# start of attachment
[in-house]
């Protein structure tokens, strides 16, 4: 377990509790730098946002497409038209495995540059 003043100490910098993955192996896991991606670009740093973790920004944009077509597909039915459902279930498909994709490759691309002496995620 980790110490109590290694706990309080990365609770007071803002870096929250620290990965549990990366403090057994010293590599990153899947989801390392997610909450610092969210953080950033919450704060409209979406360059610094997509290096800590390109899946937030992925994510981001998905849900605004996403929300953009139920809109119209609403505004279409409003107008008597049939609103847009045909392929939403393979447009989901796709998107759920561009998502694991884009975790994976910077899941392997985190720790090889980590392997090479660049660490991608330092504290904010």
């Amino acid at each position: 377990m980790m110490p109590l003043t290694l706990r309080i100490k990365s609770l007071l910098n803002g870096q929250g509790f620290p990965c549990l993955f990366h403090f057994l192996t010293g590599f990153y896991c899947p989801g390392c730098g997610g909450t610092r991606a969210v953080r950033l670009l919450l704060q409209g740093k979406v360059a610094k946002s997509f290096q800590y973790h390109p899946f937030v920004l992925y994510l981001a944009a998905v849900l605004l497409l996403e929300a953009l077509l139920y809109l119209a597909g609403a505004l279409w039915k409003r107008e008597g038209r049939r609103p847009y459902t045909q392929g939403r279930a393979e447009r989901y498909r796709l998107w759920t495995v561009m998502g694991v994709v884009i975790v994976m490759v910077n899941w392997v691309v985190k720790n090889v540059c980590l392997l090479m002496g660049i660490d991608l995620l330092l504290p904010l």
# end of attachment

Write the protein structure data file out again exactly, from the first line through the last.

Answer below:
[in-house]
């Protein structure tokens, strides 16, 4: 377990509790730098946002497409038209495995540059 003043100490910098993955192996896991991606670009740093973790920004944009077509597909039915459902279930498909994709490759691309002496995620 980790110490109590290694706990309080990365609770007071803002870096929250620290990965549990990366403090057994010293590599990153899947989801390392997610909450610092969210953080950033919450704060409209979406360059610094997509290096800590390109899946937030992925994510981001998905849900605004996403929300953009139920809109119209609403505004279409409003107008008597049939609103847009045909392929939403393979447009989901796709998107759920561009998502694991884009975790994976910077899941392997985190720790090889980590392997090479660049660490991608330092504290904010």
């Amino acid at each position: 377990m980790m110490p109590l003043t290694l706990r309080i100490k990365s609770l007071l910098n803002g870096q929250g509790f620290p990965c549990l993955f990366h403090f057994l192996t010293g590599f990153y896991c899947p989801g390392c730098g997610g909450t610092r991606a969210v953080r950033l670009l919450l704060q409209g740093k979406v360059a610094k946002s997509f290096q800590y973790h390109p899946f937030v920004l992925y994510l981001a944009a998905v849900l605004l497409l996403e929300a953009l077509l139920y809109l119209a597909g609403a505004l279409w039915k409003r107008e008597g038209r049939r609103p847009y459902t045909q392929g939403r279930a393979e447009r989901y498909r796709l998107w759920t495995v561009m998502g694991v994709v884009i975790v994976m490759v910077n899941w392997v691309v985190k720790n090889v540059c980590l392997l090479m002496g660049i660490d991608l995620l330092l504290p904010l």